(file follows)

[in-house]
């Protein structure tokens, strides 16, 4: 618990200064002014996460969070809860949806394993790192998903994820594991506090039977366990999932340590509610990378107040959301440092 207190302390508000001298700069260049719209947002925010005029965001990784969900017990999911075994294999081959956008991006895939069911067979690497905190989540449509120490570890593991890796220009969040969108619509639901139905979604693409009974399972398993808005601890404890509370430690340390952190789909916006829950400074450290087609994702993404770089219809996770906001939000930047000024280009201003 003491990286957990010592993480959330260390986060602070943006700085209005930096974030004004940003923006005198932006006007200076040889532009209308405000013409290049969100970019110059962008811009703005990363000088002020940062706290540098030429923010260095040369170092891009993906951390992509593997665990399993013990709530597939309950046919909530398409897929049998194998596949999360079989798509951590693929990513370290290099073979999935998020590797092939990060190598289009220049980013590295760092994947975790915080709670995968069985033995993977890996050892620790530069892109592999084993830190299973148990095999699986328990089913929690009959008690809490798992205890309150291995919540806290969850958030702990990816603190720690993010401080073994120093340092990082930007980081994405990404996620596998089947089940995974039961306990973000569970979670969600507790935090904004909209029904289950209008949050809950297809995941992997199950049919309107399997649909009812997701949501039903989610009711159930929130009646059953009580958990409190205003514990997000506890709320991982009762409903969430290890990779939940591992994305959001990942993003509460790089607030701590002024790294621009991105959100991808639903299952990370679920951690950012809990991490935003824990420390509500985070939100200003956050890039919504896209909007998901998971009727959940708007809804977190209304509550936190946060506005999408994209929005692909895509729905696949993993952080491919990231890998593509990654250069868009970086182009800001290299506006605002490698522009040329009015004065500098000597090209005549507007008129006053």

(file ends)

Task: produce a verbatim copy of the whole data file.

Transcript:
[in-house]
């Protein structure tokens, strides 16, 4: 618990200064002014996460969070809860949806394993790192998903994820594991506090039977366990999932340590509610990378107040959301440092 207190302390508000001298700069260049719209947002925010005029965001990784969900017990999911075994294999081959956008991006895939069911067979690497905190989540449509120490570890593991890796220009969040969108619509639901139905979604693409009974399972398993808005601890404890509370430690340390952190789909916006829950400074450290087609994702993404770089219809996770906001939000930047000024280009201003 003491990286957990010592993480959330260390986060602070943006700085209005930096974030004004940003923006005198932006006007200076040889532009209308405000013409290049969100970019110059962008811009703005990363000088002020940062706290540098030429923010260095040369170092891009993906951390992509593997665990399993013990709530597939309950046919909530398409897929049998194998596949999360079989798509951590693929990513370290290099073979999935998020590797092939990060190598289009220049980013590295760092994947975790915080709670995968069985033995993977890996050892620790530069892109592999084993830190299973148990095999699986328990089913929690009959008690809490798992205890309150291995919540806290969850958030702990990816603190720690993010401080073994120093340092990082930007980081994405990404996620596998089947089940995974039961306990973000569970979670969600507790935090904004909209029904289950209008949050809950297809995941992997199950049919309107399997649909009812997701949501039903989610009711159930929130009646059953009580958990409190205003514990997000506890709320991982009762409903969430290890990779939940591992994305959001990942993003509460790089607030701590002024790294621009991105959100991808639903299952990370679920951690950012809990991490935003824990420390509500985070939100200003956050890039919504896209909007998901998971009727959940708007809804977190209304509550936190946060506005999408994209929005692909895509729905696949993993952080491919990231890998593509990654250069868009970086182009800001290299506006605002490698522009040329009015004065500098000597090209005549507007008129006053």